Winkler, an Effingham, Ill. native holds a career 3.68 ERA, 3.65 FIP, 1.176 WHIP and 10.3 K/9 in 117 games (100 1/3 innings). He spent 2015-19 with the Atlanta Braves, undergoing Tommy John surgery in June 2014 and another elbow surgery in April 2017. The Braves dealt him to the San Francisco Giants at the 2019 trade deadline for closer Mark Melancon.

Winkler posted a 4.98 ERA in 27 big league games last season and a 2.93 ERA in 30 minor league games. His best MLB season came with the Braves in 2018, as he made a career-high 69 appearances and posted a 3.43 ERA, striking out 69 batters in 60 1/3 innings.

The Cubs entered the offseason in search of bullpen upgrades following a rough 2019. That search includes finding pitchers who may not have long track records, but qualities demonstrating their ability to make an impact at the big-league level. In this case, Winkler possesses solid spin rates on his cutter, four-seamer and curveball, meaning he induces soft contact and swings and misses.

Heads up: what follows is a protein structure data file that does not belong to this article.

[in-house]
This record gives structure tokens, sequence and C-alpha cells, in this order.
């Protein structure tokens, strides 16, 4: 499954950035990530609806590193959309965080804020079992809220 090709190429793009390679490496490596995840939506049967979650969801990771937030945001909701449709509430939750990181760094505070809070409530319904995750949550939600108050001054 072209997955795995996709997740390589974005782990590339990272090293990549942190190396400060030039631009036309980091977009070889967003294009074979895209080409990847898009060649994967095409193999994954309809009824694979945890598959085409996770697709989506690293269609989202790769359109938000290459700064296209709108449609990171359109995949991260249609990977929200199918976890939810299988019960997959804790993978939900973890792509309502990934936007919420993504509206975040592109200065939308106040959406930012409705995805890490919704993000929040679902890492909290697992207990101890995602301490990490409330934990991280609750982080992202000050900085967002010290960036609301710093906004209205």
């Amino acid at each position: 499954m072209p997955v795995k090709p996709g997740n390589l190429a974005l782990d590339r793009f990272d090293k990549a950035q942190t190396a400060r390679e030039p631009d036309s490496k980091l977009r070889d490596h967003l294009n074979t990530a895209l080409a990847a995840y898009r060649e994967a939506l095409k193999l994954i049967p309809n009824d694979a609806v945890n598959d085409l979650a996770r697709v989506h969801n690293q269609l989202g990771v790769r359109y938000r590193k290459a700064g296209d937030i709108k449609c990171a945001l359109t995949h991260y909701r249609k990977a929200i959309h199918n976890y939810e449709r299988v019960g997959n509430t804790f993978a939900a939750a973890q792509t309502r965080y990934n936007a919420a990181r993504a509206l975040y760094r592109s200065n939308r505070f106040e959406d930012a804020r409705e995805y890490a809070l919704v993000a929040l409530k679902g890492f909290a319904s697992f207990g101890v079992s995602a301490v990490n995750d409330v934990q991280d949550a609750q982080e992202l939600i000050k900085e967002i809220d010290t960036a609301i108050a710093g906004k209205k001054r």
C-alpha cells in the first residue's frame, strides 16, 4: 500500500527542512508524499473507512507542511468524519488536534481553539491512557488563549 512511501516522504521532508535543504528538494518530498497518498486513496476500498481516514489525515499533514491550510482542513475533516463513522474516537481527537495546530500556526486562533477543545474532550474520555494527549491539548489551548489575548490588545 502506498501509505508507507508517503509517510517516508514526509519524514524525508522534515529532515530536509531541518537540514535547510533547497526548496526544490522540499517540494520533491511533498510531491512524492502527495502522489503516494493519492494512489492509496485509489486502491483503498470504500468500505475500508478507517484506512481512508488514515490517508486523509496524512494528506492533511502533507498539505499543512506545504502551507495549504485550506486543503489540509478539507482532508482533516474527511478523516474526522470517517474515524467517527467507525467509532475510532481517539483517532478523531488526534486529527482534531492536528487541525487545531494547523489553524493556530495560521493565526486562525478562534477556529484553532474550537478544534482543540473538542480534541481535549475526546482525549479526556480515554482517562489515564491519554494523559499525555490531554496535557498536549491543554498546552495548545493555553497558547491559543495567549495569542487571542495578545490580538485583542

“We need to keep unearthing pitchers who we acquire for the right reasons, we work well with and have the physical and mental wherewithal to go out and miss a lot of bats,” Cubs president Theo Epstein said at his end-of-season press conference, “which is something we didn’t do a lot of — although we did increasingly in the second half with this pitching group — and find more guys who can go out and pitch in high-leverage spots."

The Cubs were successful in unearthing arms last season, acquiring Rowan Wick and Brad Wieck from the Padres in separate deals. They recently acquired Jharel Cotton from the Oakland A’s in a similar buy low move.

Not every pitcher will be as successful as the Wi(e)cks were last season, but the Cubs must continue making low-risk bullpen moves. At the best, they find a legitimate relief arms; at the worst, they move on from a low-cost investments.